November 22, 2012
We sometimes describe this as the tensions between ‘splitting’– the tendency to focus on the differences between specimens and argue there are many species – and its opposite, ‘lumping’. These may seem to be capricious practices of shuffling the relevant fossils into lots of small piles or into a few big piles. And woebetide the ‘splitter’ whose book is reviewed by a ‘lumper’! But this isn’t capricious at all. It is strategic. After all, more species means more key specimens, which makes a greater number of museums important and more scientists important too. Cladistic analysis, the most basic analyses of human fossils, assumes that similarities are generally inherited over time from a shared ancestor, rather than transmitted horizontally by admixture between groups – and the best way to make that assumption ring true is to see fossils as species, rather than as subspecies, which could mix. On top of this, there are nationalistic rivalries for claiming the most important hominin fossils. Whose fossils hold the key to understanding our origins – the species from Kenya (Homo rudolfensis), South Africa (Australopithecus sediba), Georgia (Homo georgicus), or Spain (Homo antecessor)? Or is it ‘all of the above’? - Jonathan Marks at Aeon.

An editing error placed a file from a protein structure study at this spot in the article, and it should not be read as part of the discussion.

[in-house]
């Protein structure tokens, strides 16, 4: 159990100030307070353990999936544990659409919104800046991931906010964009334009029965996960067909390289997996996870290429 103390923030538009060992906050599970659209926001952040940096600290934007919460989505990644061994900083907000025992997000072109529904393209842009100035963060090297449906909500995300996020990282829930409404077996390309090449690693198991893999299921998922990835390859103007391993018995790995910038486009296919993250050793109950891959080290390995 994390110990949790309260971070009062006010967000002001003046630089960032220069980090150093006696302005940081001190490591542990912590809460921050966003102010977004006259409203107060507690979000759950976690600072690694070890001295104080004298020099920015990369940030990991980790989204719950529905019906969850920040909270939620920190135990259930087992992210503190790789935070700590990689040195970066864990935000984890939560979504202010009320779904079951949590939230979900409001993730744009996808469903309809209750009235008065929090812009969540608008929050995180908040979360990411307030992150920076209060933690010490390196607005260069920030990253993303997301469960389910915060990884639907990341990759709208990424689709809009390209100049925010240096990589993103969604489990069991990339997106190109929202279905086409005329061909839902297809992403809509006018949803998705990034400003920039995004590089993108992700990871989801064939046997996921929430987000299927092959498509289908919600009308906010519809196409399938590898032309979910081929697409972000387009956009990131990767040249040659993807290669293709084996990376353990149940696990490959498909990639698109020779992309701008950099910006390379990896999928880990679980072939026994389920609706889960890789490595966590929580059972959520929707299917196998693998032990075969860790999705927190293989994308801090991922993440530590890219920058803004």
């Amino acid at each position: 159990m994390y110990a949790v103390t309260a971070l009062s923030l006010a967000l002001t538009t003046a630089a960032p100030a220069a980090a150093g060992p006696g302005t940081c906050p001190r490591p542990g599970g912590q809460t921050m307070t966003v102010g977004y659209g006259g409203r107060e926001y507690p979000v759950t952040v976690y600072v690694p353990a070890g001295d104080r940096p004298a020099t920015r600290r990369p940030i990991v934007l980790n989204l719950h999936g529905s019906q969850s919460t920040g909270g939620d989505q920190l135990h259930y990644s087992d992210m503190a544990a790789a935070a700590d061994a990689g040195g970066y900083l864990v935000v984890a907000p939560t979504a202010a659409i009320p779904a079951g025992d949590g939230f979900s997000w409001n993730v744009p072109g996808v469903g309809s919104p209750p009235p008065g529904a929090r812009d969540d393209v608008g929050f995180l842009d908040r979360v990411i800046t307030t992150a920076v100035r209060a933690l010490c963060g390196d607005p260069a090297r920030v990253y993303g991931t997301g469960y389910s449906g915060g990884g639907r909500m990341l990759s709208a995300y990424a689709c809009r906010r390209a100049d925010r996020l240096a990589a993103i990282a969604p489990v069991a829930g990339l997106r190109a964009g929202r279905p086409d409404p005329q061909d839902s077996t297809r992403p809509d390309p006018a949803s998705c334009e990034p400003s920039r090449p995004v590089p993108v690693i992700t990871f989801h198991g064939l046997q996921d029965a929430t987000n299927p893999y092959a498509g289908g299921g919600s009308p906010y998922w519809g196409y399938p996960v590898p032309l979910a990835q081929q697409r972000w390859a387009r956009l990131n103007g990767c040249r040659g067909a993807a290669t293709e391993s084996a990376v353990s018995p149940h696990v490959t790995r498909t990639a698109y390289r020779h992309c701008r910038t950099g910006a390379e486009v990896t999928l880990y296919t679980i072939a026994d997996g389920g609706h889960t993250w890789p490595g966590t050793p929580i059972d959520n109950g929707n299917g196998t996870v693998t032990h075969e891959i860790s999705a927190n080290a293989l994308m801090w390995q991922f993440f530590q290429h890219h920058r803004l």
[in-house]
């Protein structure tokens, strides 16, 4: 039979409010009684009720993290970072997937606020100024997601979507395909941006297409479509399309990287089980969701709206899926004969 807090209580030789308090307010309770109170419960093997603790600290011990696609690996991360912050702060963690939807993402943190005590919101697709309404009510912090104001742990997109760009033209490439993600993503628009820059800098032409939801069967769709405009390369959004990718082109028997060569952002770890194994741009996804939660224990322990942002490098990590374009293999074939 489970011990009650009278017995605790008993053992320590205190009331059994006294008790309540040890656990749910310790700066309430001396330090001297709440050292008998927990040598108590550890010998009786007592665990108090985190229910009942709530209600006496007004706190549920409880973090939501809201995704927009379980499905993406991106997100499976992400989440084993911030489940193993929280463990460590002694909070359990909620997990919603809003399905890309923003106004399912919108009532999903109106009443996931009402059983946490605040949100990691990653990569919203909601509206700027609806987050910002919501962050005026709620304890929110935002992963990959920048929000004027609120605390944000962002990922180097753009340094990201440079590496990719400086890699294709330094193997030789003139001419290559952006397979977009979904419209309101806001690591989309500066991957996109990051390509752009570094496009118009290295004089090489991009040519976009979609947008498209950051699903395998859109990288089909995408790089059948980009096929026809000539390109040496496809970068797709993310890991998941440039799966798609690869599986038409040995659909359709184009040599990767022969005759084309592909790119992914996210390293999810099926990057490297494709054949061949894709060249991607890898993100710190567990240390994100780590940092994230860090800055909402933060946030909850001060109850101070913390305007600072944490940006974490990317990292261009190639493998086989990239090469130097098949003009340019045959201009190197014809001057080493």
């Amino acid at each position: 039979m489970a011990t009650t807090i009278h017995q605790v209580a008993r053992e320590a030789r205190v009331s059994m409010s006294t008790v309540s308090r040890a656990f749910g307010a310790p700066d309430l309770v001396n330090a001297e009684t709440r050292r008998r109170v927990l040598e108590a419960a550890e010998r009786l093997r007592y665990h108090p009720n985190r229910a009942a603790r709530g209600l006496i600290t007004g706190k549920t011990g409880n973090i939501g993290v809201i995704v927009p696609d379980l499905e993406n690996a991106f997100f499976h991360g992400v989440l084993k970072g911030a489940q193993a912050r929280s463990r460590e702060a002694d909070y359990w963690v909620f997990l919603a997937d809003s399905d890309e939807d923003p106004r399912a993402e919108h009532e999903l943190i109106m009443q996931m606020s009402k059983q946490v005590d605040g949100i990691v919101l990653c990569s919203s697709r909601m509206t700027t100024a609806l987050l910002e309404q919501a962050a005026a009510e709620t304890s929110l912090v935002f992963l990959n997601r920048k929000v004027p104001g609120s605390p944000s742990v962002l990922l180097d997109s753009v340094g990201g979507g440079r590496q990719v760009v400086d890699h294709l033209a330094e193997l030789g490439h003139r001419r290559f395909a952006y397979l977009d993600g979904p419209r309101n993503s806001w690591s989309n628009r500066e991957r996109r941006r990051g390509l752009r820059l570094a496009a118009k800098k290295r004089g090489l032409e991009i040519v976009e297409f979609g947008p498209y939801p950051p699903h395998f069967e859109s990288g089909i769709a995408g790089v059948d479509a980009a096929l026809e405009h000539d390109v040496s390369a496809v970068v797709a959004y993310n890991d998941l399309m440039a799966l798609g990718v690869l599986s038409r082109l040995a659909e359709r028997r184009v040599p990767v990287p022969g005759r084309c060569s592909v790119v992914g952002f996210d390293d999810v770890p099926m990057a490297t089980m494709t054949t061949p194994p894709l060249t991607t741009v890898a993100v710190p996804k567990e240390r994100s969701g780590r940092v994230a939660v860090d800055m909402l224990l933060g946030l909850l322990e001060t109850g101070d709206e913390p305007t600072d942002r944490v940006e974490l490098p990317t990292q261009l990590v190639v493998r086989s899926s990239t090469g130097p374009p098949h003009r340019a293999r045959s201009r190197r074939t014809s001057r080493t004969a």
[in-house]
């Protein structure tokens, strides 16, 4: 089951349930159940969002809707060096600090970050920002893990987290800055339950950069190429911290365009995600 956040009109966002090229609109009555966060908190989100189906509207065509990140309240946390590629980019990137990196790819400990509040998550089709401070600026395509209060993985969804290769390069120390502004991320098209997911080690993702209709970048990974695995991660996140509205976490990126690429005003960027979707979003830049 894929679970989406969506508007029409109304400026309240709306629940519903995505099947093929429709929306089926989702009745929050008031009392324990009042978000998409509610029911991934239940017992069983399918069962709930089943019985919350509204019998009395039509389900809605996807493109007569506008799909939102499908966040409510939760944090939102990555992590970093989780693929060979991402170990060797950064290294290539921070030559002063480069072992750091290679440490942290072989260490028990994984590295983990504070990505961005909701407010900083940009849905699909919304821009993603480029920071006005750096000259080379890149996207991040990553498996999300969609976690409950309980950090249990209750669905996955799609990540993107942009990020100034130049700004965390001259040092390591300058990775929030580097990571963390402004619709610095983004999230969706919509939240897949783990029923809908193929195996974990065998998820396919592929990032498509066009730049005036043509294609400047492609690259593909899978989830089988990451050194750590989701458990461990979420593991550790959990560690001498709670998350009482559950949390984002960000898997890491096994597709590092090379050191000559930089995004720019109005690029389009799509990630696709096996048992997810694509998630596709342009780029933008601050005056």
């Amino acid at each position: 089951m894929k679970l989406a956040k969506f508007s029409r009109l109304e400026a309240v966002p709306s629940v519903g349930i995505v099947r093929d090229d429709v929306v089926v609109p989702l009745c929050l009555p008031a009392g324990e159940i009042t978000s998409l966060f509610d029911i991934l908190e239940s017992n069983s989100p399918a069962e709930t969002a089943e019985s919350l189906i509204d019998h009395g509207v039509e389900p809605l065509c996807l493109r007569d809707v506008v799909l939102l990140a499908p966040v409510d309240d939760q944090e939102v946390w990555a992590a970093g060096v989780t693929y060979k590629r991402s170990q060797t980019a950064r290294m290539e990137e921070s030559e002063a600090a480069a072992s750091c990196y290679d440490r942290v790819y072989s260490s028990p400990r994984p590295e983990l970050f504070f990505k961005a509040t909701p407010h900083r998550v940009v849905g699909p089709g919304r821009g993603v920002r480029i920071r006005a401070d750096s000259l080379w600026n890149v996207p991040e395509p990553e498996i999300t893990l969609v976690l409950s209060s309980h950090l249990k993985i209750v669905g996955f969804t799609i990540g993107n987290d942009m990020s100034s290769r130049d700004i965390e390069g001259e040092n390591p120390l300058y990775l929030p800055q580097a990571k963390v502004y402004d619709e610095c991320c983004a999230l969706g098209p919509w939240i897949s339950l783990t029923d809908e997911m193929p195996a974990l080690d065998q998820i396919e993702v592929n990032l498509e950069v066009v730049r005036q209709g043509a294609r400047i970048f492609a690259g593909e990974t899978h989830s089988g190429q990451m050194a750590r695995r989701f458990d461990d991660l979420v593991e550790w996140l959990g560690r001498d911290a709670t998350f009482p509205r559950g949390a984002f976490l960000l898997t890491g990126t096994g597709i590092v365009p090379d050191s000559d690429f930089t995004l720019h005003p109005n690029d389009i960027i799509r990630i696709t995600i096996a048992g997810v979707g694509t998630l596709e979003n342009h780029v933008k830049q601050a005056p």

What is more, there is such pressure on scientists to name new species – whether justified or not – that many biological areas are experiencing ‘taxonomic inflation’ – the formal recognition of way more species than are really there. This is particularly rampant in our closest relatives, the primates, where the number of recognized species has more than doubled in the last twenty years. It is not as if a great many new species have been hiding from view in the interior of Madagascar or the Amazon rainforest, and have only recently been encountered. Nor is it true that primates are experiencing extraordinarily rapid rates of speciation. The reason that there are twice as many primate species as there used to be is that many of them are endangered, and conservation legislation is often written to protect species. The legal status and protection of primates in the wild is consequently helped by making them species (rather than, say, making them subspecies or local populations). Here the decision is that the conservation needs of the primates are the most important factor. And who would presume to disagree, aside from a heartless pedant?